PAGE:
The 55th New York Film Festival, descending on the Lincoln Center from September 28 to October 15, will include new films by Woody Allen and Noah Baumbach, in its showcase of the year’s most prominent independent and international films.
The festival’s Main Slate will feature Allen’s “Wonder Wheel,” set in 1950s Coney Island, as its closing screening. Baumbach’s “The Meyerowitz Stories (New and Selected),” stars Dustin Hoffman and Emma Thompson as an aging couple and Adam Sandler, Ben Stiller, and Elizabeth Marvel as their middle-aged offspring; filtering the family’s dysfunction through Baumbach’s distinctly New York-flavor of acidic humor. In a sign of the growing influence of online platforms, both films will be distributed through streaming services. Netflix picked up “The Meyerowitz Stories” at Cannes, while Amazon will distribute “Wonder Wheel,” as well as Richard Linklater’s “Last Flag Flying,” and Todd Haynes’ “Wonderstruck,” the festival’s opening film and its centerpiece, respectively.
Festivalgoers will also have the opportunity to catch “Lady Bird,” from Baumbach’s partner and collaborator Greta Gerwig, making her solo directorial debut after acclaimed turns as both an actor and writer. Two of the more popular films from Sundance, Dee Rees’ “Mudbound,” and Luca Guadagnino’s “Call Me By Your Name” will play as well. Guadagnino’s follow-up to “I Am Love,” “Call Me By Your Name” stars Michael Stuhlbarg, Armie Hammer, and Timothée Chalamet, telling the story of a Jewish teen’s sexual awakening with a handsome grad student.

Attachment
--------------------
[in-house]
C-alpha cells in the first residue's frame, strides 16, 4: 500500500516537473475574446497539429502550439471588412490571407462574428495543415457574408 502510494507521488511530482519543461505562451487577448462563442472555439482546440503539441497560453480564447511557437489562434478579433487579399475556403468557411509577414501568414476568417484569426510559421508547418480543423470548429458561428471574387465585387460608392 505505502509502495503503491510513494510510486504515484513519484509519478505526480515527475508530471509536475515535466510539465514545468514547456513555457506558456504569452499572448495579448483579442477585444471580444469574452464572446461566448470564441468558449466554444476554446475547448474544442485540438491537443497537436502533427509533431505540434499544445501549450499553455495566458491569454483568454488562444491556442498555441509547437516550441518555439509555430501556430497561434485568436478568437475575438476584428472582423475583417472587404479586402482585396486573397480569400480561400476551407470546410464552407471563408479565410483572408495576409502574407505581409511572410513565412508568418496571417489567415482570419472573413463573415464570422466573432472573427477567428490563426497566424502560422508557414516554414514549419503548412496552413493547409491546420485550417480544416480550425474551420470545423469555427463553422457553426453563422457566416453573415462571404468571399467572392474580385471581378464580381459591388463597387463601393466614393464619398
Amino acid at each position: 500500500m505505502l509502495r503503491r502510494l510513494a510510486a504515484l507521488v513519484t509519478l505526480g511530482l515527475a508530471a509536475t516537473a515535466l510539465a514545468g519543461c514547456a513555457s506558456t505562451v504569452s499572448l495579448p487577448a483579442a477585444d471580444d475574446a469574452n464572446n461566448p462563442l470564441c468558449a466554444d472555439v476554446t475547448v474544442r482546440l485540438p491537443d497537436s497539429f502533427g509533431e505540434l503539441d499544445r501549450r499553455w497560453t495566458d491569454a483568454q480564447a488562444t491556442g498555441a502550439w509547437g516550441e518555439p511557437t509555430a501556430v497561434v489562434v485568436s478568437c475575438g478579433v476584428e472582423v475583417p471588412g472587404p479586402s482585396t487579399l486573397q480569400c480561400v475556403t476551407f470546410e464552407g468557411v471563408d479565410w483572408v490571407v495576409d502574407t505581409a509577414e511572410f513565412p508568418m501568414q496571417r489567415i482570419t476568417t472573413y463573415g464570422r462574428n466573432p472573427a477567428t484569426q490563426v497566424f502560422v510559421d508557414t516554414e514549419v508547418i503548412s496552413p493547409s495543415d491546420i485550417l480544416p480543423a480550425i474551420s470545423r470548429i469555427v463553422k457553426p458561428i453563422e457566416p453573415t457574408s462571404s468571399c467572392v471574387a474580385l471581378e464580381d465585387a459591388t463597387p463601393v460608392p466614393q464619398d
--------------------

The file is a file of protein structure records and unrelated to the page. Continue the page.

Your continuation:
The marquee names of international cinema are also well represented. Fans of Korea’s prolific Hong Sang-soo will appreciate a double helping of the director’s comic heartbreak and narrative play. The festival will be playing both “On the Beach at Night Alone” and “The Day After,” attempting to keep abreast of Hong’s own furious pace. Meanwhile, Finland’s deadpan Aki Kaurismaki brings his precisely shambolic vision to the Europe’s refugee crisis with “The Other Side of Hope.”
Francophiles will be pleased to see films by a number of the country’s leading filmmakers. In a departure of sorts, “Bright Sunshine,” the great Claire Denis’ first film since 2013’s “Bastards,” is a comedy based loosely on Roland Barthes’ “A Lover’s Discourse,” starring Juliette Binoche. Her nearly nonagenarian countrywoman Agnés Varda took to the road road with 33-year old visual artist JR to produce her documentary “Faces Places.” Arnaud Desplechin and Phillippe Garrel return to the festival with “Ishmael’s Ghosts” and “Lover for a Day.”
Other highlights include Ruben Ostland’s “The Square,” winner of the Palme d’Or at this year’s Cannes Film Festival, “The Florida Project,” Sean Baker’s follow-up to 2015’s “Tangerine,” and Argentine filmmaker Lucrecia Martel’s adaptation of Antonio di Benedetto’s 1956 novel “Zama.” See the full lineup here.
Daniel Witkin is the Forward’s Arts and Culture Intern. E-mail him at firstname.lastname@example.org or on twitter, @dzwitkin.